Business, Freight News, Logistics

Faulty docs or packing at the heart of cargo incidents

[ July 26, 2013   //   ]

CINS Committee meeting recently hosted in Taipei by Evergreen Line - a founding member of CINSAlmost a quarter of cargo incident cases are due to misdeclaration of the cargo and a further 37% to poor or incorrect packing, says CINS, the Cargo Incident Notification System – an initiative by a number of shipping lines and managed by the Container Owners Association (COA).

Current CINS chairman, who works in Hapag Lloyd’s Cargo Services/Dangerous Cargo Department said: “We have identified that 24% of all incidents involve mis-declaration and this is probably the first time that this ‘iceberg’ risk has been quantified. With these findings, CINS will engage with enforcement agencies, competent authorities and the IMO to gain support for the relevant changes to legislation or other safe practice recommendations.”

CINS is a database created by COA Members from top liner operators CMA CGM, Evergreen Line, Hapag-Lloyd, Maersk Line and MSC in response to the number of incidents and problems that regularly disrupt operations and endanger lives, property or the environment. Operators use CINS to capture important information relating to cargo and container incidents, providing an early warning of causes for concern.

This may include cargoes that display dangerous characteristics but are not yet recognised by the International Maritime Dangerous Goods (IMDG) Code, as well as continuing or emerging unsafe practices in the unit load industry.
“The subject of packing cargo is a current focus throughout the transport industry, adds Schwede, “and rightly so, according to results found through the CINS database. Poor or incorrect packaging are persistent causes, accounting for almost 40% of incidents over nearly two years. This is all the more concerning when we recognise that more than a third of the incidents involve corrosive cargoes, which by nature will react with other substances.”argo insurer, the TT Club – an advisory member of the CINS committee – recently analysed the data. It found that 80% of incidents involved dangerous goods and almost half relate to leakage, with a further quarter reported as misdeclared. Some 8% of incidents involve fire or explosion. Significantly, there was a marked increase in reports of incidents relating to mis-declared cargo in the first four months of 2013 compared with the previous 18 months.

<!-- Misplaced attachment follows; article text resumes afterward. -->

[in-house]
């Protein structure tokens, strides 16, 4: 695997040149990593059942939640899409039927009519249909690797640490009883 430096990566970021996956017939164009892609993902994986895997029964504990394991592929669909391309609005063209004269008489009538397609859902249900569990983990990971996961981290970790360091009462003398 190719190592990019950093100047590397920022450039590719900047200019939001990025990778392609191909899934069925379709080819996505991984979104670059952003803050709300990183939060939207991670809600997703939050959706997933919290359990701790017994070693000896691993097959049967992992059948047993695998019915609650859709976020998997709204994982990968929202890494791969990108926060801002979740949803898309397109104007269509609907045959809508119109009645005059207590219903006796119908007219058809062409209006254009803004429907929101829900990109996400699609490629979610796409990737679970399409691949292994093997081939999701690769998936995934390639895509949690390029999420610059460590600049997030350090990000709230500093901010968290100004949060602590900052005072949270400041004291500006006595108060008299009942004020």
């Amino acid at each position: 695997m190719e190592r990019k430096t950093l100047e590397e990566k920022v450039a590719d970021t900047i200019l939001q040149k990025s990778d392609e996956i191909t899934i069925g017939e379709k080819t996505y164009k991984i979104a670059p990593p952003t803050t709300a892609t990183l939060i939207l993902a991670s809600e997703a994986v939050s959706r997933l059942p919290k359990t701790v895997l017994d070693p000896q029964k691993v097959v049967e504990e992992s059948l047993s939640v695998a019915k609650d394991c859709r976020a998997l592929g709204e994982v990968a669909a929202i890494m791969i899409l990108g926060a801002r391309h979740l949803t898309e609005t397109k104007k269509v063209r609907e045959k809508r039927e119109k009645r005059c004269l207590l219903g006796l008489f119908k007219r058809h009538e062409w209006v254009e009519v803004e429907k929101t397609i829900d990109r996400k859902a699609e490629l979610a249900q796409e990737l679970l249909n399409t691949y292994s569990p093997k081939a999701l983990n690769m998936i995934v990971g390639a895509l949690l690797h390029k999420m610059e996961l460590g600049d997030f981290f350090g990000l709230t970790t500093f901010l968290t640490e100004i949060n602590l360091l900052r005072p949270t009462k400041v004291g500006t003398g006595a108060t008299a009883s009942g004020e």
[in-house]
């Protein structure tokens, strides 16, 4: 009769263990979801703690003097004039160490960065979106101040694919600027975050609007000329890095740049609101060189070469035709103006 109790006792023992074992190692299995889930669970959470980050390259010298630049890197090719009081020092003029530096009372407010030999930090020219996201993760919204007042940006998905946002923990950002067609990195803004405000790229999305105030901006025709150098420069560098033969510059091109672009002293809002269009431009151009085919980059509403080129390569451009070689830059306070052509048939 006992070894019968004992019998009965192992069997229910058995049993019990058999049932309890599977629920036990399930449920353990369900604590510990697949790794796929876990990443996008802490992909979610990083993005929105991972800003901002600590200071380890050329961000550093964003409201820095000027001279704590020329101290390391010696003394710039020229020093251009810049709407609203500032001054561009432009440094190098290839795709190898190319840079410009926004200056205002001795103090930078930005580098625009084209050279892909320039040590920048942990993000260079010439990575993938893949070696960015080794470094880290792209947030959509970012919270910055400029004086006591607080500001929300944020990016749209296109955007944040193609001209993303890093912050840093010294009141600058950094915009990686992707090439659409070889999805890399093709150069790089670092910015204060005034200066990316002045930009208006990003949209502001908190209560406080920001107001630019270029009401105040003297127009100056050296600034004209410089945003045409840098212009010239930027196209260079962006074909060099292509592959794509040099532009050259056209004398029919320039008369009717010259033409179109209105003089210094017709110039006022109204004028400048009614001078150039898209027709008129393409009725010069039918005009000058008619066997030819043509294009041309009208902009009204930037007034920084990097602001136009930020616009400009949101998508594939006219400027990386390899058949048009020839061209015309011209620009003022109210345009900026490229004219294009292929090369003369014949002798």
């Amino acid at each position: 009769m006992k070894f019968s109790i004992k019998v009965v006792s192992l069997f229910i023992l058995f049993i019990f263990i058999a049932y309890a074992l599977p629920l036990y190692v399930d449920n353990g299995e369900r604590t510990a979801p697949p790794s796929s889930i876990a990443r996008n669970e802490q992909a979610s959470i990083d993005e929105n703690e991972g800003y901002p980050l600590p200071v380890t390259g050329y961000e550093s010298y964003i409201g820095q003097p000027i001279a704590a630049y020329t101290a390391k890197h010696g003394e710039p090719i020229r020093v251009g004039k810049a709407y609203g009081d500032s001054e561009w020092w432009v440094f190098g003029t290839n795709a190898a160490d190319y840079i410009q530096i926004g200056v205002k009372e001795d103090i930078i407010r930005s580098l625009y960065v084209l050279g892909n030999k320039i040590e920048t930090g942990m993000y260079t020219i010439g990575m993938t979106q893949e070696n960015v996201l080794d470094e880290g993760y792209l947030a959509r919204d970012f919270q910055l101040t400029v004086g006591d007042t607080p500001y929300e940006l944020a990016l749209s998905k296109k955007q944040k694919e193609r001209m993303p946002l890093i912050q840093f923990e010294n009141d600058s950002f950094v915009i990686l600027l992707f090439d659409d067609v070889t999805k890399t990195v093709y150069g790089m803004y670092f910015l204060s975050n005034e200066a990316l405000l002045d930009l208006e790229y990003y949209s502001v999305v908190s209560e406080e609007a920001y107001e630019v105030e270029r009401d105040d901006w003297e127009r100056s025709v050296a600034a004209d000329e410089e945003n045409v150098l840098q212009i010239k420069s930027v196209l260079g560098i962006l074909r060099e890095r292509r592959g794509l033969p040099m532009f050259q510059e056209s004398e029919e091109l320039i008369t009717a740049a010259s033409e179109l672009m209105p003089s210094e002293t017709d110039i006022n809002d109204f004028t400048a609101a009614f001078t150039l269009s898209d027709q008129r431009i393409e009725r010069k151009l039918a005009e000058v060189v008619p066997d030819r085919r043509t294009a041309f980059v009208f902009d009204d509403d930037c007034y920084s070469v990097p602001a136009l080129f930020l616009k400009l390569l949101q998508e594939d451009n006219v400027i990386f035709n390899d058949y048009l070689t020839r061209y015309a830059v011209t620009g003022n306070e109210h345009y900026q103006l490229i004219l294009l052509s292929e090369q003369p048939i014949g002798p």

Infographic -Incident Notification System reveals cargo misdeclaration and packing issues

Since the public launch of the database in September 2011, the lines participating in CINS have more than doubled, assisting with populating the database, which is hosted by the COA and participants now account for some 58% of world container slot capacity.

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